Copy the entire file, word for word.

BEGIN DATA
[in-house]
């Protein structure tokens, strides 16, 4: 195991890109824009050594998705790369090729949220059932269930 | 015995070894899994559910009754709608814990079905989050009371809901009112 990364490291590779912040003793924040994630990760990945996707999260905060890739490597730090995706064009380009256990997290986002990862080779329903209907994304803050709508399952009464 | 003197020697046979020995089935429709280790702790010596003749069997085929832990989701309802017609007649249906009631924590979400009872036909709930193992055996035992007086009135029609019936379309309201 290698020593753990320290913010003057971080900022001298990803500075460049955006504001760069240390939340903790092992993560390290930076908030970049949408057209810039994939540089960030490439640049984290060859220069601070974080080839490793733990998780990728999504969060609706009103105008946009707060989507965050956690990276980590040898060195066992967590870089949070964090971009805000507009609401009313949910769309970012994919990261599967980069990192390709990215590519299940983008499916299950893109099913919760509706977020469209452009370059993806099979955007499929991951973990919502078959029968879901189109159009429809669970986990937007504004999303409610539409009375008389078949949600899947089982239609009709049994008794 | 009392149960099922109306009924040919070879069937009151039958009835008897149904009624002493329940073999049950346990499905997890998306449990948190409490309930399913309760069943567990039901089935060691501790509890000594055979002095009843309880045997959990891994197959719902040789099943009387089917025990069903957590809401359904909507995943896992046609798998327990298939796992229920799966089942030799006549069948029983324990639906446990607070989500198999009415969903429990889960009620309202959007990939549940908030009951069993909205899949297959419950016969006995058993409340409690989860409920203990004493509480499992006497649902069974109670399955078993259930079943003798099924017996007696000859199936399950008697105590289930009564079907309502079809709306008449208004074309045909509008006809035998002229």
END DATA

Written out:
[in-house]
């Protein structure tokens, strides 16, 4: 195991890109824009050594998705790369090729949220059932269930 | 015995070894899994559910009754709608814990079905989050009371809901009112 990364490291590779912040003793924040994630990760990945996707999260905060890739490597730090995706064009380009256990997290986002990862080779329903209907994304803050709508399952009464 | 003197020697046979020995089935429709280790702790010596003749069997085929832990989701309802017609007649249906009631924590979400009872036909709930193992055996035992007086009135029609019936379309309201 290698020593753990320290913010003057971080900022001298990803500075460049955006504001760069240390939340903790092992993560390290930076908030970049949408057209810039994939540089960030490439640049984290060859220069601070974080080839490793733990998780990728999504969060609706009103105008946009707060989507965050956690990276980590040898060195066992967590870089949070964090971009805000507009609401009313949910769309970012994919990261599967980069990192390709990215590519299940983008499916299950893109099913919760509706977020469209452009370059993806099979955007499929991951973990919502078959029968879901189109159009429809669970986990937007504004999303409610539409009375008389078949949600899947089982239609009709049994008794 | 009392149960099922109306009924040919070879069937009151039958009835008897149904009624002493329940073999049950346990499905997890998306449990948190409490309930399913309760069943567990039901089935060691501790509890000594055979002095009843309880045997959990891994197959719902040789099943009387089917025990069903957590809401359904909507995943896992046609798998327990298939796992229920799966089942030799006549069948029983324990639906446990607070989500198999009415969903429990889960009620309202959007990939549940908030009951069993909205899949297959419950016969006995058993409340409690989860409920203990004493509480499992006497649902069974109670399955078993259930079943003798099924017996007696000859199936399950008697105590289930009564079907309502079809709306008449208004074309045909509008006809035998002229």